Friday, June 27, 2008

History of Film

Hurter & Driffield began pioneering work on the light sensitivity of film in 1876 onwards. Their work enabled the first quantitative measure of film speed to be devised.

Early photography in the form of daguerreotypes did not use film at all. Eastman Kodak developed the first flexible photographic film in 1885. This original "film" was coated on paper. The first transparent plastic film was produced in 1889. Before this, glass photographic plates were used, which were far more expensive and cumbersome, albeit also of better quality.

The first photographic film was made from highly flammable nitrocellulose with camphor as a plasticizer (celluloid). Beginning in the 1920s, nitrate film was replaced with cellulose acetate or "safety film". This changeover was not completed until 1933 for X-ray films (where its flammability hazard was most acute) and for motion picture film until 1951.

Spectral sensitivity

The first films were sensitive to blue light only. Orthochromatic film sensitive to the spectral range from green to blue was introduced in 1879 and was dominant until the mid-1920s, when panchromatic film sensitive to the entire visual spectrum, became standard. All of these films were used to produce black and white images, regardless of spectral sensitivity.

Experiments with color photography were first made in 1861, but generally usable emulsions only became available in the 1930s. After World War II much progress was made, and color became used for the overwhelming majority of photographs.

Effect on lens and equipment design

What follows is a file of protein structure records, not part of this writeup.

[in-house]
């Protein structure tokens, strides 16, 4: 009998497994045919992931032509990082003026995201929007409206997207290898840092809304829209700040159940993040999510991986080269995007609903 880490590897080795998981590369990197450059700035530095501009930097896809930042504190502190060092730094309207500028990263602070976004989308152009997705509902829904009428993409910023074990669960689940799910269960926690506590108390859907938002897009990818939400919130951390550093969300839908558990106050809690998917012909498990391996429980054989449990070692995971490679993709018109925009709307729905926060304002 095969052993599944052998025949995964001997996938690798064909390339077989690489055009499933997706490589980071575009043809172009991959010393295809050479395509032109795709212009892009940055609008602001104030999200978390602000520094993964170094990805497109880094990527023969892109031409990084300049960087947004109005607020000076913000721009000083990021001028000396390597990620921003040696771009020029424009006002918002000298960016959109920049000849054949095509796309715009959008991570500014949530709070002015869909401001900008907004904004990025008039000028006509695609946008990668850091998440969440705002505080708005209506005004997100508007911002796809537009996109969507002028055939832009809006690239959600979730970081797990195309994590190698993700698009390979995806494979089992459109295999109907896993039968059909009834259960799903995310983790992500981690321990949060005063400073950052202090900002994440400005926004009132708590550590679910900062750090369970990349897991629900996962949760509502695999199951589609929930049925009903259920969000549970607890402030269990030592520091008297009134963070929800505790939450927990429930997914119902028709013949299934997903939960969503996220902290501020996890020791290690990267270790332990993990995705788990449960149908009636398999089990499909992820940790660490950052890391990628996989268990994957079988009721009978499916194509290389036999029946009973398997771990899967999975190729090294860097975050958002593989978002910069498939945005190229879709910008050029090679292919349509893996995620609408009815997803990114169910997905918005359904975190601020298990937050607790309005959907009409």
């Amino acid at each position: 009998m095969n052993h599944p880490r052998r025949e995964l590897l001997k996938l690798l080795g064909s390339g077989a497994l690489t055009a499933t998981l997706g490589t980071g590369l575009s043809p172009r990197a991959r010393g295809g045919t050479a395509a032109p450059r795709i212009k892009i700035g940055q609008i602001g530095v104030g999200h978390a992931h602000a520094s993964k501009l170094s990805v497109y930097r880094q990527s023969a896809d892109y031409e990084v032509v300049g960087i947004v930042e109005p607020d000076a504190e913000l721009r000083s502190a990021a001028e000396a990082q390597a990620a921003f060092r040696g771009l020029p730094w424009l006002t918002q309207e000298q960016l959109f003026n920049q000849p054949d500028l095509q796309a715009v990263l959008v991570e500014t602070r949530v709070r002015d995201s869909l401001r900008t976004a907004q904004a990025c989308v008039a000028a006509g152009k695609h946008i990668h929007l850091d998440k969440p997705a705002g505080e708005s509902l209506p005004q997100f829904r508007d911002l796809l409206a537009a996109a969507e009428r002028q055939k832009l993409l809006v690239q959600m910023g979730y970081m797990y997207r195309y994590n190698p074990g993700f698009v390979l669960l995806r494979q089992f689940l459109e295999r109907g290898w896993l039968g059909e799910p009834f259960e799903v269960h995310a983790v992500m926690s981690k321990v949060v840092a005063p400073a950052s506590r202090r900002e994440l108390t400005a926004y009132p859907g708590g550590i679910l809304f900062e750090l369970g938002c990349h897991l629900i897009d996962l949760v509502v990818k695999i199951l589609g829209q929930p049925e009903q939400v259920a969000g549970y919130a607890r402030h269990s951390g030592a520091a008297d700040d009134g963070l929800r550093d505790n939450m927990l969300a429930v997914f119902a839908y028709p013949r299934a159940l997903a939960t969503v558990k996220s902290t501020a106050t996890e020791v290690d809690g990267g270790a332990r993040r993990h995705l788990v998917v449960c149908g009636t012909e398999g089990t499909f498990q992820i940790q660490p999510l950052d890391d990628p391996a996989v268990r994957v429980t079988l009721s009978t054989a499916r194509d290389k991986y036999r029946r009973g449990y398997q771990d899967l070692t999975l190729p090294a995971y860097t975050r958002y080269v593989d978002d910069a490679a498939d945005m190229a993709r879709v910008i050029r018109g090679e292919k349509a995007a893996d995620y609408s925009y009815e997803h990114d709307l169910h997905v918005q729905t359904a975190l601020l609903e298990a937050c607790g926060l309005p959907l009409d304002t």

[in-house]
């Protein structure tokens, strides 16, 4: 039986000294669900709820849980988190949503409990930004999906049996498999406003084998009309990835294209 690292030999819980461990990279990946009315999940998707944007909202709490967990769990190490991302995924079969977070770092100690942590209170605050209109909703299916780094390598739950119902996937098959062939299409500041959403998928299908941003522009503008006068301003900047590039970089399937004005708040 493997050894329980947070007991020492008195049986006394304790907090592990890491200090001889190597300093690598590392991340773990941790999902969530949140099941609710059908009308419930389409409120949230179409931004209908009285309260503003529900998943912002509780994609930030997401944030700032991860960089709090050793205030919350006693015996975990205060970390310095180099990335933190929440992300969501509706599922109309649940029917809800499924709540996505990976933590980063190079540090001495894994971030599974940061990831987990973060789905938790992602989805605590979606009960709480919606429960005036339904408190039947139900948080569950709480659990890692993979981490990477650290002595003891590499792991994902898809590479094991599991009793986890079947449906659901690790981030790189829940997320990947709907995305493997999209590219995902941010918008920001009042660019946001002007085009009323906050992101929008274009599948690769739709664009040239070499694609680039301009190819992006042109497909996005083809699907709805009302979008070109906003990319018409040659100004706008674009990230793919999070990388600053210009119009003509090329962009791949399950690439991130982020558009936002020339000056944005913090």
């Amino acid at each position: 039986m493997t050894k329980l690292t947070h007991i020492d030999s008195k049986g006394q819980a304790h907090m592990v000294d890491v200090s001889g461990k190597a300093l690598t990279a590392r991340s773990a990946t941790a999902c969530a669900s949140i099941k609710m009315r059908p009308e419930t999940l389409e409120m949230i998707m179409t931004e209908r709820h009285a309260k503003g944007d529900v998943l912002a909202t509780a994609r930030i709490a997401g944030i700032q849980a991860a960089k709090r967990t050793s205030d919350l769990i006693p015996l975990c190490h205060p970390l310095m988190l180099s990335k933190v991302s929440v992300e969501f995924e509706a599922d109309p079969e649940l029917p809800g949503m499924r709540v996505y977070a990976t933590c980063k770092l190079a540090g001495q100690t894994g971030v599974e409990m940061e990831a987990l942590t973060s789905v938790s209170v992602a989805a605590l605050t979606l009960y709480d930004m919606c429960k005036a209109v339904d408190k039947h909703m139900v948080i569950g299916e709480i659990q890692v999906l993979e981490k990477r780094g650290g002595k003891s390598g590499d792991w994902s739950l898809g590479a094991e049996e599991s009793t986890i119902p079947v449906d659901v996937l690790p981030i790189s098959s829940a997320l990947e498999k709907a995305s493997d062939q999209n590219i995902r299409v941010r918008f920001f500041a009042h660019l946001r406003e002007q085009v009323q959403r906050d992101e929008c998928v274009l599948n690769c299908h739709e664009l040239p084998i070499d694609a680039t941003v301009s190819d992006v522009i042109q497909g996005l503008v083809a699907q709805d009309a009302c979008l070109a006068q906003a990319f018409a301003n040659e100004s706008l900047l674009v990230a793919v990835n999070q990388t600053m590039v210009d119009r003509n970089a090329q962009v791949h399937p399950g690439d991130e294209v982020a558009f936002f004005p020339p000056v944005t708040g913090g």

Photographic lenses and equipment are designed around the film to be used. The earliest lenses needed to focus blue light only. The introduction of orthochromatic film required the spectrum from green to blue to be brought to the same focus. A red window could be used to view frame numbers of rollfilm; any red light which leaked beyond the film backing would not fog the film; and red lighting could be used in darkrooms.

With the introduction of panchromatic film the whole visual spectrum needed to be brought to the same focus. In all cases a color cast in the lens glass or faint colored reflections in the image were of no consequence as they would merely change the contrast a little. This was no longer acceptable with the introduction of color film. More highly corrected lenses for newer emulsions could be used with older emulsion types, but the converse was not true.

The filters used were different for the different film types.

The progression of lens design for later emulsions is of practical importance when considering the use of old lenses, still often used on large-format equipment; a lens designed for orthochromatic film may have visible defects with a color emulsion; a lens for panchromatic film will be better but not as good as later designs.

While color processing is more complex and temperature-sensitive than for monochromatic film, the great popularity of color and almost disappearance of monochrome prompted the design of monochromatic film which is processed in exactly the same way as a standard color film.

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